State Street Ballet’s will present Rodney Gustafson’s rendition of Shakespeare’s “Romeo and Juliet.”

“Dancing is creating a sculpture that is visible only for a moment,” wrote novelist Erol Ozan.

New York City Ballet co-founder Lincoln Kirstein said, “The domain of the ballet dancer is not earth but air.”

Both observations describe what I have witnessed whenever State Street Ballet graces the Redlands Bowl stage. The company’s return engagement this weekend is not to be missed.

State Street Ballet is an internationally acclaimed dance company based in Santa Barbara. Under the artistic direction of Rodney Gustafson and William Soleau, the company is a pioneer in supporting international ensemble dancers. It also seeks to serve a broad audience. Rodney Gustafson brings vision, energy and mastery of the classics to State Street Ballet, propelling the company to explore new areas of entertainment.

“Creating State Street Ballet is my gift to the arts that gave so much to me,” he said. “As we search for the meaning of our lives, the transformative moments created through artistic experiences are ones that truly give substance to our own humanity.”

Gustafson began his arts career early.

“I played clarinet at age 3,” he recalled. “Then I got into gymnastics in junior high, and theater in high school.”

Upon discovering ballet, he was immediately drawn to it.

“I practiced five days a week,” he said. While Gustafson later earned an undergraduate and master’s degree in business, he also enjoyed an amazingly successful dance career with American Ballet Theater. He continues his association with the company as coordinator of their national educational program.

He has performed with many of the greatest ballet talents of our time, including Mikhail Baryshnikov. He also worked with famous choreographers George Balanchine, Rudolf Nureyev and Jerome Robbins.

These experiences nurtured a dream to develop a ballet company with a unique mission — to serve the underserved. In 1994, Rodney and Allison Gustafson finally realized that dream when they co-founded State Street Ballet.

“I was driven by my love of the arts after wonderful years working with some of the greatest artists in the world as a member of American Ballet,” he said. “I wanted to build a world class dance company that could reach many underserved communities throughout the United States.”

Committed to enriching every community State Street Ballet visits, Gustafson values artistic collaborations and outreach opportunities.

“I always had a bigger vision,” he confided. “I felt it was my lot in life to give something back for all the opportunities I was afforded as a person who grew up with no financial resources. I am forever grateful and do everything I can to share with others the enrichment the arts provide.”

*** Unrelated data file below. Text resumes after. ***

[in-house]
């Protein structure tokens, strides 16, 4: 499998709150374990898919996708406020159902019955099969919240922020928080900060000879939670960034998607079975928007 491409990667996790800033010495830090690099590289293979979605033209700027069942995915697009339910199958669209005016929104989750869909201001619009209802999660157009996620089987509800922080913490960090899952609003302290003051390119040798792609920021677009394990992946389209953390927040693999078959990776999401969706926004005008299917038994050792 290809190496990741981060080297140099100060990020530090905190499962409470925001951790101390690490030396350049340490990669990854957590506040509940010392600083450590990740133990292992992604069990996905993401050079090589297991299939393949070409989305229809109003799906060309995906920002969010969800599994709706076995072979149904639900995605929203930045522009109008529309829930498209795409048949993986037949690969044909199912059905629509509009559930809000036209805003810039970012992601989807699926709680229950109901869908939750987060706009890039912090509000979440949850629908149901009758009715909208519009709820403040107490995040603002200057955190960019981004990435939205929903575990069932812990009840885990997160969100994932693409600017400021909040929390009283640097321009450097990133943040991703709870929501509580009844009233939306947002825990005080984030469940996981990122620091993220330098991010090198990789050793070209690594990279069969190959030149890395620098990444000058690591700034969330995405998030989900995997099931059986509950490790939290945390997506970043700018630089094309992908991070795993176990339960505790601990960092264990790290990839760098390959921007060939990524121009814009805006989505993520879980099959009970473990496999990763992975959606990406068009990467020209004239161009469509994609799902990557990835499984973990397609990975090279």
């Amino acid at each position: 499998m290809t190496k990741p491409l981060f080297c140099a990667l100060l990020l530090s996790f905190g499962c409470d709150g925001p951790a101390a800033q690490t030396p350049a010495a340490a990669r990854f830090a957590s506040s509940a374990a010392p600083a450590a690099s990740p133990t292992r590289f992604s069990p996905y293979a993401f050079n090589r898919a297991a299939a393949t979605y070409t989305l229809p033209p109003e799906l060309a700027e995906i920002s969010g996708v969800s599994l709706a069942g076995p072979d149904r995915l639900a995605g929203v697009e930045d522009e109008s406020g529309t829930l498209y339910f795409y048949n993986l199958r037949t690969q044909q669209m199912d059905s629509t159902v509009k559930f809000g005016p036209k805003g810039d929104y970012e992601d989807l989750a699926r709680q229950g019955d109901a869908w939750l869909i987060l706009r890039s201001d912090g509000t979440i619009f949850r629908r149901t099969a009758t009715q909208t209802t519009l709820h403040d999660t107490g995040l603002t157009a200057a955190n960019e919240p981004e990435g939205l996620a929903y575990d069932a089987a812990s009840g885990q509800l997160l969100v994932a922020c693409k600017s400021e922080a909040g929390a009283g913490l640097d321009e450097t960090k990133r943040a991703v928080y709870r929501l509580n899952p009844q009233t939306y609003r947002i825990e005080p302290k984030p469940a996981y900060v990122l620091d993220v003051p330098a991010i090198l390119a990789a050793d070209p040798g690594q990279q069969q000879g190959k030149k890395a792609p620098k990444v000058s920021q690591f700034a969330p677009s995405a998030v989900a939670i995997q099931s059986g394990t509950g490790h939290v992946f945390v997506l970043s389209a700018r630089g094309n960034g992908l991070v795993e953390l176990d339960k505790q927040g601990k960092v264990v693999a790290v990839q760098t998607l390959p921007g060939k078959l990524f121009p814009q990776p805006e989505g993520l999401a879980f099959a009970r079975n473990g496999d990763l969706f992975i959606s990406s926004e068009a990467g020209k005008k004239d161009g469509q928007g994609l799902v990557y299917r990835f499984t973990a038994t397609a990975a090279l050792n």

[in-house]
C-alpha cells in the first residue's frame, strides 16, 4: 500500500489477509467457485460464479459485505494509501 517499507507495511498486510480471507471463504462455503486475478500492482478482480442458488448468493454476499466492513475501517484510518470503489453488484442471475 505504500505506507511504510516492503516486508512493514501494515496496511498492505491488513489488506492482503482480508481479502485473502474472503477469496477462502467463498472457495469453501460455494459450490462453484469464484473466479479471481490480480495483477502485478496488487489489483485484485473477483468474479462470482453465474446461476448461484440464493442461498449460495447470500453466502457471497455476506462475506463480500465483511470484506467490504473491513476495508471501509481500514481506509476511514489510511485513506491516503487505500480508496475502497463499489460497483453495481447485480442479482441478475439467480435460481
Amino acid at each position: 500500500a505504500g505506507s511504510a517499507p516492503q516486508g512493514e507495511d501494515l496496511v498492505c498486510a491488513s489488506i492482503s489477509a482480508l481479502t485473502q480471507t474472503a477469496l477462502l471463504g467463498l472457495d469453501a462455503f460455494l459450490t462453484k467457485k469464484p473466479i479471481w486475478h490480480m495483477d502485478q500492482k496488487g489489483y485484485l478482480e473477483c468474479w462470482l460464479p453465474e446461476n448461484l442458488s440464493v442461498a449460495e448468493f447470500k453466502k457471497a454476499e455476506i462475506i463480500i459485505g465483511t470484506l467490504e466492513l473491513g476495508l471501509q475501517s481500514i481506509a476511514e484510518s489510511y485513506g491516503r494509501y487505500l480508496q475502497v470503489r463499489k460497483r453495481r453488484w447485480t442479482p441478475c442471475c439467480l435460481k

State Street Ballet is certainly delivering on these noble aspirations. Composed of 20 dancers representing six countries, State Street Ballet tours nationally and internationally. The company boasts a 90% rebooking rate, rave reviews and standing ovations from coast to coast.

In 2015, the company embarked on a nine-week tour of China when “Beauty and the Beast” played in 25 cities. An invitation to perform at the International Ballet Gala in Santiago, Chile, followed in 2017. Current touring productions include “Chaplin,” “Ballroom” and “The Nutcracker.”

During his tenure as artistic director, Gustafson has created several full-length ballets for the company, including “A Midsummer Night’s Dream,” “Cinderella” and “The Jungle Book.” He has also developed this weekend’s rendition of Shakespeare’s “Romeo and Juliet.”

If you’ve ever struggled with works written by the Bard, you’ll appreciate State Street Ballet’s artistry. Gustafson retells the poignant classic with stylistic vitality.

“Shakespeare is somewhat inaccessible,” he admitted. “The language is so difficult. But our ballet presentation of ‘Romeo and Juliet’ really does tell the story. It tells about that unrequited love, that unbelievable sense of passion, agony and betrayal. The beauty of the story lives on.”

Critics sometimes question the future of dance — even characterizing it as dying or dead. Gustafson’s take?

“It’s been around a few hundred years — I’m not so sure it’s dead,” he wryly commented. “We want dance to live on. ... I’m working to build a healthy and artistically progressive vision for the future.”

Thanks to visionaries like Gustafson, and the legacy of his company, dance is likely to outlive all of us — and then some.

Judge for yourself this weekend as Redlands Bowl Performing Arts welcomes back State Street Ballet. You’ll be treated to brilliant flashes of sculpture in the air.

Wayne R. Scott is an award-winning writer, producer and director who serves as president of LifeHouse Theater, Redlands.

Lots of people are watching

Beverly Noerr, executive director of Redlands Bowl Performing Arts, reports that virtual Summer Music Festival performances have attracted more than 80,000 single views on its Facebook and YouTube pages. Viewership is much higher, given that families and friends are watching together, she said.